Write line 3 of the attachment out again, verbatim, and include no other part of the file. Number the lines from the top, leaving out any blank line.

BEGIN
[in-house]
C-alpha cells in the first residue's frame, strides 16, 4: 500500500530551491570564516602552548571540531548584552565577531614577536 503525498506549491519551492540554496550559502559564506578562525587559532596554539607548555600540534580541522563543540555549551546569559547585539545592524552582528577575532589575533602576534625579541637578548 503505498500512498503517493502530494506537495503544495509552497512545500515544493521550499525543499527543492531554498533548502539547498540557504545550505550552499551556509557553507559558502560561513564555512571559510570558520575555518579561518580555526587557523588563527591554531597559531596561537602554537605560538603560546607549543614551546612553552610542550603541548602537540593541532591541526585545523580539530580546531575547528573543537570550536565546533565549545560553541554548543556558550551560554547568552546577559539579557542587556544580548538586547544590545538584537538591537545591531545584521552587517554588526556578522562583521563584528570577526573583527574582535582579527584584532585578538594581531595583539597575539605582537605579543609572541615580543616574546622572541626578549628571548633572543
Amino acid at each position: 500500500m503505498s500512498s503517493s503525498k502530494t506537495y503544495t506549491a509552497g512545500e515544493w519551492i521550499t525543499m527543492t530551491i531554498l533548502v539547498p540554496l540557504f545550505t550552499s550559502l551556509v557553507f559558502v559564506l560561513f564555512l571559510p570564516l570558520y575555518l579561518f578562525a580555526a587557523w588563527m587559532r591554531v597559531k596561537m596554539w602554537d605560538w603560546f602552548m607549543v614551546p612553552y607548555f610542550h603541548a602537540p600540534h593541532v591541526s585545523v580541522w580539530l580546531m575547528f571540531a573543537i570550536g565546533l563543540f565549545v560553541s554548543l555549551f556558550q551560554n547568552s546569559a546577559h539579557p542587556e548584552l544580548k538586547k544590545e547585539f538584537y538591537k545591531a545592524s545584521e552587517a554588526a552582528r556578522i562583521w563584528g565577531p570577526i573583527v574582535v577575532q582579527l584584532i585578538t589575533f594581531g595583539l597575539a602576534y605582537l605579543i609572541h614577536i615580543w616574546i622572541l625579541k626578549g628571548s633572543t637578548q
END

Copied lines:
Amino acid at each position: 500500500m503505498s500512498s503517493s503525498k502530494t506537495y503544495t506549491a509552497g512545500e515544493w519551492i521550499t525543499m527543492t530551491i531554498l533548502v539547498p540554496l540557504f545550505t550552499s550559502l551556509v557553507f559558502v559564506l560561513f564555512l571559510p570564516l570558520y575555518l579561518f578562525a580555526a587557523w588563527m587559532r591554531v597559531k596561537m596554539w602554537d605560538w603560546f602552548m607549543v614551546p612553552y607548555f610542550h603541548a602537540p600540534h593541532v591541526s585545523v580541522w580539530l580546531m575547528f571540531a573543537i570550536g565546533l563543540f565549545v560553541s554548543l555549551f556558550q551560554n547568552s546569559a546577559h539579557p542587556e548584552l544580548k538586547k544590545e547585539f538584537y538591537k545591531a545592524s545584521e552587517a554588526a552582528r556578522i562583521w563584528g565577531p570577526i573583527v574582535v577575532q582579527l584584532i585578538t589575533f594581531g595583539l597575539a602576534y605582537l605579543i609572541h614577536i615580543w616574546i622572541l625579541k626578549g628571548s633572543t637578548q